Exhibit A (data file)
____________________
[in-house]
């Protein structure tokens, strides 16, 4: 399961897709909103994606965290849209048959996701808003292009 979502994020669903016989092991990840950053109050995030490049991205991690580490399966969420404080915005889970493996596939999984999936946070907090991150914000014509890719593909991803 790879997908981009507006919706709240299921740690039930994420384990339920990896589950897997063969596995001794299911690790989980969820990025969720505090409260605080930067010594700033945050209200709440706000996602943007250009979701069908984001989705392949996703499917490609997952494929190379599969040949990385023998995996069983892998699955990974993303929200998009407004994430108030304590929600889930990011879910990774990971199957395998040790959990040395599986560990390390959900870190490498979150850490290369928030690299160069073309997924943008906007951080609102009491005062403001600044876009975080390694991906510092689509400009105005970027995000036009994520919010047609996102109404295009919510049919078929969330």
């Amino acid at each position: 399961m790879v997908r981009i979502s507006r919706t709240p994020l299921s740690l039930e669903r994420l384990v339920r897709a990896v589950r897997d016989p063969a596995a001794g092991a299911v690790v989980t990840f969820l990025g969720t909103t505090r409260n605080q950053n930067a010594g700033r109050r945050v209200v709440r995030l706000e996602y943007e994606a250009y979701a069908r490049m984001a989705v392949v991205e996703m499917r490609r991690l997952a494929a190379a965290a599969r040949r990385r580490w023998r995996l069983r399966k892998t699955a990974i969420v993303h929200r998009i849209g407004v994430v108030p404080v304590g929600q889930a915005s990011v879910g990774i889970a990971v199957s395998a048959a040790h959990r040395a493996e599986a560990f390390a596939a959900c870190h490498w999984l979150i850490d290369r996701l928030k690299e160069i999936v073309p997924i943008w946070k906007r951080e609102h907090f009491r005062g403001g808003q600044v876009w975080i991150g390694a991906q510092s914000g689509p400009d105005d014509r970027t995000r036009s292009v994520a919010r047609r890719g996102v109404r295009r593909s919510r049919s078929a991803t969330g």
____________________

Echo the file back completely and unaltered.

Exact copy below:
[in-house]
């Protein structure tokens, strides 16, 4: 399961897709909103994606965290849209048959996701808003292009 979502994020669903016989092991990840950053109050995030490049991205991690580490399966969420404080915005889970493996596939999984999936946070907090991150914000014509890719593909991803 790879997908981009507006919706709240299921740690039930994420384990339920990896589950897997063969596995001794299911690790989980969820990025969720505090409260605080930067010594700033945050209200709440706000996602943007250009979701069908984001989705392949996703499917490609997952494929190379599969040949990385023998995996069983892998699955990974993303929200998009407004994430108030304590929600889930990011879910990774990971199957395998040790959990040395599986560990390390959900870190490498979150850490290369928030690299160069073309997924943008906007951080609102009491005062403001600044876009975080390694991906510092689509400009105005970027995000036009994520919010047609996102109404295009919510049919078929969330």
């Amino acid at each position: 399961m790879v997908r981009i979502s507006r919706t709240p994020l299921s740690l039930e669903r994420l384990v339920r897709a990896v589950r897997d016989p063969a596995a001794g092991a299911v690790v989980t990840f969820l990025g969720t909103t505090r409260n605080q950053n930067a010594g700033r109050r945050v209200v709440r995030l706000e996602y943007e994606a250009y979701a069908r490049m984001a989705v392949v991205e996703m499917r490609r991690l997952a494929a190379a965290a599969r040949r990385r580490w023998r995996l069983r399966k892998t699955a990974i969420v993303h929200r998009i849209g407004v994430v108030p404080v304590g929600q889930a915005s990011v879910g990774i889970a990971v199957s395998a048959a040790h959990r040395a493996e599986a560990f390390a596939a959900c870190h490498w999984l979150i850490d290369r996701l928030k690299e160069i999936v073309p997924i943008w946070k906007r951080e609102h907090f009491r005062g403001g808003q600044v876009w975080i991150g390694a991906q510092s914000g689509p400009d105005d014509r970027t995000r036009s292009v994520a919010r047609r890719g996102v109404r295009r593909s919510r049919s078929a991803t969330g």